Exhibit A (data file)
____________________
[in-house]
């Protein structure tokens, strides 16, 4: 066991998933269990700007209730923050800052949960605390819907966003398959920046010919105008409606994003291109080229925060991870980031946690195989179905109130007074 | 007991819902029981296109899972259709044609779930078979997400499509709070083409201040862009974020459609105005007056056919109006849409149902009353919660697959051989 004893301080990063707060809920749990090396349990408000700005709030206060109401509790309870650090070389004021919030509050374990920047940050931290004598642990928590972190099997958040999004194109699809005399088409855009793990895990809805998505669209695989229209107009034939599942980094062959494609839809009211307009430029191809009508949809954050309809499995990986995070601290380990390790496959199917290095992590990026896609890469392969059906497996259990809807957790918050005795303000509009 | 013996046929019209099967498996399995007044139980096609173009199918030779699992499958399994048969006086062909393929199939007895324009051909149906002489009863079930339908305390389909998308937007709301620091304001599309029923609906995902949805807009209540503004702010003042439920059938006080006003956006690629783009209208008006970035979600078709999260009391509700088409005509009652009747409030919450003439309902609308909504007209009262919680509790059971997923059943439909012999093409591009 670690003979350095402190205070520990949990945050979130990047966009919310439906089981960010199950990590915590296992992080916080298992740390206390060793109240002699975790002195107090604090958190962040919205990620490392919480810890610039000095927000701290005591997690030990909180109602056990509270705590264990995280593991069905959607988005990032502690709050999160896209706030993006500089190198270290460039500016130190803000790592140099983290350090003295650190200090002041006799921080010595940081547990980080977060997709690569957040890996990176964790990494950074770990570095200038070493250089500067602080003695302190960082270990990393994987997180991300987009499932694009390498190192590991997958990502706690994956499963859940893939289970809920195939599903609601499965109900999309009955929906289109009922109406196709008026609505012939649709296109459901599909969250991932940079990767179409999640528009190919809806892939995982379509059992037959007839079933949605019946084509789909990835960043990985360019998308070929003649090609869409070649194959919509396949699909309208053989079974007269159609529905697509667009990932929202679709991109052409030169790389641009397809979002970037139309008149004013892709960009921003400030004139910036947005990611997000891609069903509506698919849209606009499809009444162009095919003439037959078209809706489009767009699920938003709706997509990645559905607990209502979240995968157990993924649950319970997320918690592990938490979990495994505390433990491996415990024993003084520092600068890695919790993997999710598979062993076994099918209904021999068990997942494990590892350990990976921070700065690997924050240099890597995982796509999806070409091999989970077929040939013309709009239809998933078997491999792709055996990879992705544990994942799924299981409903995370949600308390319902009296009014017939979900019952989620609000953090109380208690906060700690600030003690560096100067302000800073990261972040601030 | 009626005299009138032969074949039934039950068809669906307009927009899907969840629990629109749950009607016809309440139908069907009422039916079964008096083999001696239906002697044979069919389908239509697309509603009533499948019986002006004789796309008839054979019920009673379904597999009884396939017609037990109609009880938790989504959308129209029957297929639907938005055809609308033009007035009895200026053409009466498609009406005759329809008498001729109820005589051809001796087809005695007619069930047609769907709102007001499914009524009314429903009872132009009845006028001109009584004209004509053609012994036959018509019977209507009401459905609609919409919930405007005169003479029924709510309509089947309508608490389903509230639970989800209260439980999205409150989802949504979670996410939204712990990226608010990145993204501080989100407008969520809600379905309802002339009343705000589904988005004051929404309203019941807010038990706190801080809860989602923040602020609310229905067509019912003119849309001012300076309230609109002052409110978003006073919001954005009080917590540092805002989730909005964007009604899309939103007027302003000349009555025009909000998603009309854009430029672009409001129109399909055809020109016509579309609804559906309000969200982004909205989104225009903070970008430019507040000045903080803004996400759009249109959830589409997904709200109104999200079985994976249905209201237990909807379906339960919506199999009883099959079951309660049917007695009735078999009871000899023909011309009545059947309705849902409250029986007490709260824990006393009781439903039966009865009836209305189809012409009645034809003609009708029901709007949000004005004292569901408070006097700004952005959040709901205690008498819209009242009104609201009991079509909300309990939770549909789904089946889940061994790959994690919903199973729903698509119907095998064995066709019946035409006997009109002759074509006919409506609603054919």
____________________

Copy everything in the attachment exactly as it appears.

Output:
[in-house]
């Protein structure tokens, strides 16, 4: 066991998933269990700007209730923050800052949960605390819907966003398959920046010919105008409606994003291109080229925060991870980031946690195989179905109130007074 | 007991819902029981296109899972259709044609779930078979997400499509709070083409201040862009974020459609105005007056056919109006849409149902009353919660697959051989 004893301080990063707060809920749990090396349990408000700005709030206060109401509790309870650090070389004021919030509050374990920047940050931290004598642990928590972190099997958040999004194109699809005399088409855009793990895990809805998505669209695989229209107009034939599942980094062959494609839809009211307009430029191809009508949809954050309809499995990986995070601290380990390790496959199917290095992590990026896609890469392969059906497996259990809807957790918050005795303000509009 | 013996046929019209099967498996399995007044139980096609173009199918030779699992499958399994048969006086062909393929199939007895324009051909149906002489009863079930339908305390389909998308937007709301620091304001599309029923609906995902949805807009209540503004702010003042439920059938006080006003956006690629783009209208008006970035979600078709999260009391509700088409005509009652009747409030919450003439309902609308909504007209009262919680509790059971997923059943439909012999093409591009 670690003979350095402190205070520990949990945050979130990047966009919310439906089981960010199950990590915590296992992080916080298992740390206390060793109240002699975790002195107090604090958190962040919205990620490392919480810890610039000095927000701290005591997690030990909180109602056990509270705590264990995280593991069905959607988005990032502690709050999160896209706030993006500089190198270290460039500016130190803000790592140099983290350090003295650190200090002041006799921080010595940081547990980080977060997709690569957040890996990176964790990494950074770990570095200038070493250089500067602080003695302190960082270990990393994987997180991300987009499932694009390498190192590991997958990502706690994956499963859940893939289970809920195939599903609601499965109900999309009955929906289109009922109406196709008026609505012939649709296109459901599909969250991932940079990767179409999640528009190919809806892939995982379509059992037959007839079933949605019946084509789909990835960043990985360019998308070929003649090609869409070649194959919509396949699909309208053989079974007269159609529905697509667009990932929202679709991109052409030169790389641009397809979002970037139309008149004013892709960009921003400030004139910036947005990611997000891609069903509506698919849209606009499809009444162009095919003439037959078209809706489009767009699920938003709706997509990645559905607990209502979240995968157990993924649950319970997320918690592990938490979990495994505390433990491996415990024993003084520092600068890695919790993997999710598979062993076994099918209904021999068990997942494990590892350990990976921070700065690997924050240099890597995982796509999806070409091999989970077929040939013309709009239809998933078997491999792709055996990879992705544990994942799924299981409903995370949600308390319902009296009014017939979900019952989620609000953090109380208690906060700690600030003690560096100067302000800073990261972040601030 | 009626005299009138032969074949039934039950068809669906307009927009899907969840629990629109749950009607016809309440139908069907009422039916079964008096083999001696239906002697044979069919389908239509697309509603009533499948019986002006004789796309008839054979019920009673379904597999009884396939017609037990109609009880938790989504959308129209029957297929639907938005055809609308033009007035009895200026053409009466498609009406005759329809008498001729109820005589051809001796087809005695007619069930047609769907709102007001499914009524009314429903009872132009009845006028001109009584004209004509053609012994036959018509019977209507009401459905609609919409919930405007005169003479029924709510309509089947309508608490389903509230639970989800209260439980999205409150989802949504979670996410939204712990990226608010990145993204501080989100407008969520809600379905309802002339009343705000589904988005004051929404309203019941807010038990706190801080809860989602923040602020609310229905067509019912003119849309001012300076309230609109002052409110978003006073919001954005009080917590540092805002989730909005964007009604899309939103007027302003000349009555025009909000998603009309854009430029672009409001129109399909055809020109016509579309609804559906309000969200982004909205989104225009903070970008430019507040000045903080803004996400759009249109959830589409997904709200109104999200079985994976249905209201237990909807379906339960919506199999009883099959079951309660049917007695009735078999009871000899023909011309009545059947309705849902409250029986007490709260824990006393009781439903039966009865009836209305189809012409009645034809003609009708029901709007949000004005004292569901408070006097700004952005959040709901205690008498819209009242009104609201009991079509909300309990939770549909789904089946889940061994790959994690919903199973729903698509119907095998064995066709019946035409006997009109002759074509006919409506609603054919």